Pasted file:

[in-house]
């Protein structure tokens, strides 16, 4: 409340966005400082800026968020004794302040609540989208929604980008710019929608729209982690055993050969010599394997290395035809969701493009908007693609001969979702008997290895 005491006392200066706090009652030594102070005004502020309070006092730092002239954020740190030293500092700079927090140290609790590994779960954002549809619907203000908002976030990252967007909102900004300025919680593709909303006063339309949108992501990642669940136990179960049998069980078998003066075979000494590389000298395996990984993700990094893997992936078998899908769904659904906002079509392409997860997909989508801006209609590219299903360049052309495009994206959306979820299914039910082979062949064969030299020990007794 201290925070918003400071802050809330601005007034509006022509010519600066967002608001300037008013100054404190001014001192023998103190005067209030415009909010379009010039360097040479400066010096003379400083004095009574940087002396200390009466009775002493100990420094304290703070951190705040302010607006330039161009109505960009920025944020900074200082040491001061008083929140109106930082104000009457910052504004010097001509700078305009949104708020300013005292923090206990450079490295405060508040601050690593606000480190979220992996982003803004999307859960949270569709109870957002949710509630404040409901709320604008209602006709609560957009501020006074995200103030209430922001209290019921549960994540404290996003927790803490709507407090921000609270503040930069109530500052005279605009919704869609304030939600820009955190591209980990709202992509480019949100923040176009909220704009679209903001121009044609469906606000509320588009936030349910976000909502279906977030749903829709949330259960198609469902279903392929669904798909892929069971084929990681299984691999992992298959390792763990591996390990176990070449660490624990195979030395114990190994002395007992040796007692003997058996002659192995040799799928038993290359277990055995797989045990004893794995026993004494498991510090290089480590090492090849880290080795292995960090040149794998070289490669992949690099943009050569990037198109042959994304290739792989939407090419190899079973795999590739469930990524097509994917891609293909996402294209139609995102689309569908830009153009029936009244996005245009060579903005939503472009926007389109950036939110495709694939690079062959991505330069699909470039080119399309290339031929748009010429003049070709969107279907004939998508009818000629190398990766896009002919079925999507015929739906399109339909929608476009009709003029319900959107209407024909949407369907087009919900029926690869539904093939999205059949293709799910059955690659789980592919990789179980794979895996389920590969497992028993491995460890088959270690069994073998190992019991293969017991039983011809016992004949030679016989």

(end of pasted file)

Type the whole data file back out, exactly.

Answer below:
[in-house]
């Protein structure tokens, strides 16, 4: 409340966005400082800026968020004794302040609540989208929604980008710019929608729209982690055993050969010599394997290395035809969701493009908007693609001969979702008997290895 005491006392200066706090009652030594102070005004502020309070006092730092002239954020740190030293500092700079927090140290609790590994779960954002549809619907203000908002976030990252967007909102900004300025919680593709909303006063339309949108992501990642669940136990179960049998069980078998003066075979000494590389000298395996990984993700990094893997992936078998899908769904659904906002079509392409997860997909989508801006209609590219299903360049052309495009994206959306979820299914039910082979062949064969030299020990007794 201290925070918003400071802050809330601005007034509006022509010519600066967002608001300037008013100054404190001014001192023998103190005067209030415009909010379009010039360097040479400066010096003379400083004095009574940087002396200390009466009775002493100990420094304290703070951190705040302010607006330039161009109505960009920025944020900074200082040491001061008083929140109106930082104000009457910052504004010097001509700078305009949104708020300013005292923090206990450079490295405060508040601050690593606000480190979220992996982003803004999307859960949270569709109870957002949710509630404040409901709320604008209602006709609560957009501020006074995200103030209430922001209290019921549960994540404290996003927790803490709507407090921000609270503040930069109530500052005279605009919704869609304030939600820009955190591209980990709202992509480019949100923040176009909220704009679209903001121009044609469906606000509320588009936030349910976000909502279906977030749903829709949330259960198609469902279903392929669904798909892929069971084929990681299984691999992992298959390792763990591996390990176990070449660490624990195979030395114990190994002395007992040796007692003997058996002659192995040799799928038993290359277990055995797989045990004893794995026993004494498991510090290089480590090492090849880290080795292995960090040149794998070289490669992949690099943009050569990037198109042959994304290739792989939407090419190899079973795999590739469930990524097509994917891609293909996402294209139609995102689309569908830009153009029936009244996005245009060579903005939503472009926007389109950036939110495709694939690079062959991505330069699909470039080119399309290339031929748009010429003049070709969107279907004939998508009818000629190398990766896009002919079925999507015929739906399109339909929608476009009709003029319900959107209407024909949407369907087009919900029926690869539904093939999205059949293709799910059955690659789980592919990789179980794979895996389920590969497992028993491995460890088959270690069994073998190992019991293969017991039983011809016992004949030679016989």